On closer examination, though, there is less to the Nation's Report Card on economics than meets the eye. Like almost all tests, the Nation's Report Card is ultimately graded on a curve. If we raised the threshold for success, or just asked harder questions, measured performance would plummet. Furthermore, since this is the first time the economics test was administered, it shows nothing about whether students' knowledge of economics is improving.
Thus, the Nation's Report Card does little to undermine economists' long-standing complaints about the public's economic illiteracy. But that hardly shows that economists' complaints are justified. Are economists right to complain about the public's economic illiteracy? Or are they just being paranoid?
Though the Nation's Report Card sheds little light on this question, the truth is out there. In my book, The Myth of the Rational Voter, I show that a wide range of public opinion data confirm economists' concerns about the economic literacy of the man in the street. Most importantly, the data show that, contrary to popular arguments about "the wisdom of crowds," the public's economic errors do not harmlessly cancel each other out. Not only do laymen tend to be wrong; they tend to be wrong in the same way.
For example, economists overwhelmingly conclude that free trade with other countries is better for our economy than protection. Few members of the public are familiar with the arguments that undermine economists' consensus, but that's hardly surprising. Believers in "the wisdom of crowds" will tell us not to worry. Why not? Though most people are unfamiliar with the arguments for free trade, some will be more optimistic than the economists, others will be less optimistic, and the two groups will cancel out.
Or so the "wisdom of crowds" story goes. Unfortunately, public opinion about economics doesn't work this way. In the real world, the less people know about economics, the more likely they are to confidently embrace the protectionist position. You might think that people would be open-minded – even agnostic – about fields they haven't studied. But when issues hit emotional nerves, people don't like to suspend judgment. Foreigners selling us cheap products is one of those nerves. Our natural reaction is fear and anger, even though dispassionate economic reasoning shows that – since free trade between countries makes both sides richer - there is little to fear and less to be angry about.
In short, popular thinking about economics is not merely ill-informed, but biased. In my book, I focus on four of the biggest and most persistent forms of biased thinking about economics.
The first is anti-market bias, the public's tendency to underestimate the social benefits of the market mechanism. Non-economists tend to distrust markets because they rely on greedy, selfish motives. Bad intentions lead to bad results, right? No; economists have spent centuries explaining that greedy, selfish intentions normally lead to good results. If you get ahead in business by making your customers happy, then greed drives you to serve your fellow men. Economists add that if markets aren't working well, tweaking incentives usually makes more sense than shutting the market down. If carbon emissions are the problem, for example, taxing emissions is one of the cheapest ways to cut back.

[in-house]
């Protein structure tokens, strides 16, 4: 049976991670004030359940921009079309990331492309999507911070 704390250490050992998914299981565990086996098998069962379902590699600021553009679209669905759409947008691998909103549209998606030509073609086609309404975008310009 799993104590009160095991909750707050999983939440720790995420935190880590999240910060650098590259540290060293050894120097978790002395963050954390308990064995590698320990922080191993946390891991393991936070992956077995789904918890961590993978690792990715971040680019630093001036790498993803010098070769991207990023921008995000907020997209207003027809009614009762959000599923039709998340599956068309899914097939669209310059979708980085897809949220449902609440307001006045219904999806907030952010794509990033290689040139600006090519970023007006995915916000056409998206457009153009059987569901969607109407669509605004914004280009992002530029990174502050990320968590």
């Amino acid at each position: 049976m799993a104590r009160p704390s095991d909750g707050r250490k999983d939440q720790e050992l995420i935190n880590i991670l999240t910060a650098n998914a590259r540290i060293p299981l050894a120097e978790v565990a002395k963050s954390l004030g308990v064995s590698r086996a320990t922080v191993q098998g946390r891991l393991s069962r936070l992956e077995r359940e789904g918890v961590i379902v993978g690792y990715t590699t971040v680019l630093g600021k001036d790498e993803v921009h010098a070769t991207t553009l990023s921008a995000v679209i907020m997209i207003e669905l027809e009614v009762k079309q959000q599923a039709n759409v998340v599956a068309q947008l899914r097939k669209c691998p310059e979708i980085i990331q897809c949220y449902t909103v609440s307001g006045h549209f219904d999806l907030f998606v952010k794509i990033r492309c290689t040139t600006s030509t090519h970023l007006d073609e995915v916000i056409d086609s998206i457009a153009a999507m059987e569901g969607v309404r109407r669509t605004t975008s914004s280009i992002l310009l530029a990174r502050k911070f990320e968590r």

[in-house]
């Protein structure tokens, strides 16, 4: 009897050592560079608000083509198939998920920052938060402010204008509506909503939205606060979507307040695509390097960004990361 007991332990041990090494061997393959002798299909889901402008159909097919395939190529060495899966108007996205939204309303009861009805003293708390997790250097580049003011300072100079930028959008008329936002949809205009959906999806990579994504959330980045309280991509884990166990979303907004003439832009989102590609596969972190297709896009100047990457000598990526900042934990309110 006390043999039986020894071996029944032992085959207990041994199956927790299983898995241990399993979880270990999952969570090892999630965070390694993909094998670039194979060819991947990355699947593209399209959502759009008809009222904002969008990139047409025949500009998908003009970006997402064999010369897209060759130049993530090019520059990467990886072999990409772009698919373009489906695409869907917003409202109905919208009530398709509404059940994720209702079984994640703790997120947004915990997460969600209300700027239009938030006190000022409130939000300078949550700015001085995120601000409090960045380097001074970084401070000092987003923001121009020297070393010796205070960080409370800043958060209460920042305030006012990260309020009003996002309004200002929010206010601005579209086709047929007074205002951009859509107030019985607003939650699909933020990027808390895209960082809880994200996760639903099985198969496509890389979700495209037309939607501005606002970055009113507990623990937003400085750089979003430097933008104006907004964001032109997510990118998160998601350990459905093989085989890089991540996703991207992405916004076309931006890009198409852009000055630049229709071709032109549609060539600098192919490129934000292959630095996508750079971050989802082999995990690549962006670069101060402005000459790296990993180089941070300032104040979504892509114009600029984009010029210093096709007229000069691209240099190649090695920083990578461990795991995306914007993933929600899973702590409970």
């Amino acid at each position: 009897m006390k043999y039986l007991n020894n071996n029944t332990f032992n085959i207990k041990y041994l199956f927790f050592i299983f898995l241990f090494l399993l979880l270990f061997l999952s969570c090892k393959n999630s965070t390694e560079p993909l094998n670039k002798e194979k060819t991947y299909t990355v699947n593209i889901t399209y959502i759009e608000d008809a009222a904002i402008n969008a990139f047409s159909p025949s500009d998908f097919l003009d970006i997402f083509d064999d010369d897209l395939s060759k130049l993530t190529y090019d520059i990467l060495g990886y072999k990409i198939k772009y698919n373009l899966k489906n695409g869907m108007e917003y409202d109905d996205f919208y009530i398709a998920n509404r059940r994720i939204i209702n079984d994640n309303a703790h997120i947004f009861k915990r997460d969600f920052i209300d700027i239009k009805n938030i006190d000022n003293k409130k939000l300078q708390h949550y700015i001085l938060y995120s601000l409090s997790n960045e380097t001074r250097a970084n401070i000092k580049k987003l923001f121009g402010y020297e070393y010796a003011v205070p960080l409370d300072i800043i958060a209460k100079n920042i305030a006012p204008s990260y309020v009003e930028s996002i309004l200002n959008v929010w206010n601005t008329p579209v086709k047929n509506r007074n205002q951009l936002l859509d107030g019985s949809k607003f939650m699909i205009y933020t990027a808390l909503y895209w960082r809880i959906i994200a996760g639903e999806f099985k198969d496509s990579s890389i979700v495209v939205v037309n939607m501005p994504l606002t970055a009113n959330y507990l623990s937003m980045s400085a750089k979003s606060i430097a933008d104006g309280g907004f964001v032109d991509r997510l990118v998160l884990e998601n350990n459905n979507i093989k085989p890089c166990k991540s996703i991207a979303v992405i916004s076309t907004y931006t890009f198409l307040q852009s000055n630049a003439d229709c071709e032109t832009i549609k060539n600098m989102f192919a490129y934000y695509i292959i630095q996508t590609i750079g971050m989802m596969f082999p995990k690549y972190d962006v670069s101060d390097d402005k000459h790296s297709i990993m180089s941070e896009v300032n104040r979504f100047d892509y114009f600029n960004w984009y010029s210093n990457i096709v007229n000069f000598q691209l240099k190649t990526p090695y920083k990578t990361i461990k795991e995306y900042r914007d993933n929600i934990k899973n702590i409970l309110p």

The second is anti-foreign bias, the public's tendency to underestimate the social benefits of economic interaction with foreigners. The public's protectionism is one example; popular outrage against immigration is another. In both cases, the public worries that foreigners are somehow taking advantage of us. Economists, in contrast, emphasize the mutual benefits of trade, including trade in labor. What about the side effects – from declining wages for low-skilled Americans to burdens on the budget? Economists are more than willing to discuss them, but usually conclude that they are, at best, greatly exaggerated. Furthermore, even if these problems were more serious, the pragmatic response would not be to keep out new immigrants and deport old ones. If immigrants are hurting low-skilled Americans, you could impose a compensatory tax on immigrants; if immigrants are a burden on the welfare state, you could make them ineligible for benefits.
Next, there is make-work bias, the public's tendency to judge economic performance by employment rather than production. To most people, "saving jobs" just feels right. The problem is that the history of economic progress largely consists in learning how to get more output with fewer workers. That is why almost none of us are farmers anymore: We figured out how a handful of workers could feed the whole country, freeing up the rest of the workforce to create the modern world.
Finally, laymen suffer from pessimistic bias, a tendency to see a world going from bad to worse. Every piece of bad news, every crisis, confirms their sense of decline. Economists, in contrast, look at the big picture. By historical standards, the world is richer than ever, and rapidly improving. In fact, there has never been a better time to be alive.
It is the strength of these biases that make economic education so challenging. In most subjects, students know what they don't know. In economics, in contrast, students arrive with strong prejudices. A well-designed economics course has to face this problem head on. It has to emphasize the contrast between the popular view and the expert view. It has to make some difficult arguments accessible to the students. And it has to do so without putting the classroom to sleep. We'll know we are making progress when high school seniors start critiquing the anti-market, anti-foreign, make-work, and pessimistic biases of their elders.
In other words, we should look forward to the day when parents have to ask themselves: "What are the schools teaching these kids, anyway?"